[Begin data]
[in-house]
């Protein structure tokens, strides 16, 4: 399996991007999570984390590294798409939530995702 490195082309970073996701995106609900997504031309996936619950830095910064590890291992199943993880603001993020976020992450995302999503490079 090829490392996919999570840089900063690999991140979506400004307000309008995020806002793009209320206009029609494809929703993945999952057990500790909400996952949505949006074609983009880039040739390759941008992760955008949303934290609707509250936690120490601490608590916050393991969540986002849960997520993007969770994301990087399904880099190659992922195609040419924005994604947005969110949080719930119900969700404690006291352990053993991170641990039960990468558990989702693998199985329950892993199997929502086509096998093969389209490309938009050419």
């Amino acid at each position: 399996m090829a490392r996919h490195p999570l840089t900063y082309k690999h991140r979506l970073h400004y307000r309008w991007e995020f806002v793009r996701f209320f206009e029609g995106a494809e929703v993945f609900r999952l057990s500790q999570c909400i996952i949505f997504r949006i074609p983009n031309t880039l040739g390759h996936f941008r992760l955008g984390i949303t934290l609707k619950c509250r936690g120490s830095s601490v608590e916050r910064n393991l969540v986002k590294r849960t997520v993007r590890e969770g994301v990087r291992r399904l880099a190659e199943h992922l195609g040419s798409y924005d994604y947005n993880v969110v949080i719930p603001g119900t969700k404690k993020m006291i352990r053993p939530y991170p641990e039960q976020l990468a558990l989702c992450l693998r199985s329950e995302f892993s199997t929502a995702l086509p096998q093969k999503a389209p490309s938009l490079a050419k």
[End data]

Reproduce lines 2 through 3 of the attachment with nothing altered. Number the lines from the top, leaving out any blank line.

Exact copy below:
């Protein structure tokens, strides 16, 4: 399996991007999570984390590294798409939530995702 490195082309970073996701995106609900997504031309996936619950830095910064590890291992199943993880603001993020976020992450995302999503490079 090829490392996919999570840089900063690999991140979506400004307000309008995020806002793009209320206009029609494809929703993945999952057990500790909400996952949505949006074609983009880039040739390759941008992760955008949303934290609707509250936690120490601490608590916050393991969540986002849960997520993007969770994301990087399904880099190659992922195609040419924005994604947005969110949080719930119900969700404690006291352990053993991170641990039960990468558990989702693998199985329950892993199997929502086509096998093969389209490309938009050419």
């Amino acid at each position: 399996m090829a490392r996919h490195p999570l840089t900063y082309k690999h991140r979506l970073h400004y307000r309008w991007e995020f806002v793009r996701f209320f206009e029609g995106a494809e929703v993945f609900r999952l057990s500790q999570c909400i996952i949505f997504r949006i074609p983009n031309t880039l040739g390759h996936f941008r992760l955008g984390i949303t934290l609707k619950c509250r936690g120490s830095s601490v608590e916050r910064n393991l969540v986002k590294r849960t997520v993007r590890e969770g994301v990087r291992r399904l880099a190659e199943h992922l195609g040419s798409y924005d994604y947005n993880v969110v949080i719930p603001g119900t969700k404690k993020m006291i352990r053993p939530y991170p641990e039960q976020l990468a558990l989702c992450l693998r199985s329950e995302f892993s199997t929502a995702l086509p096998q093969k999503a389209p490309s938009l490079a050419k």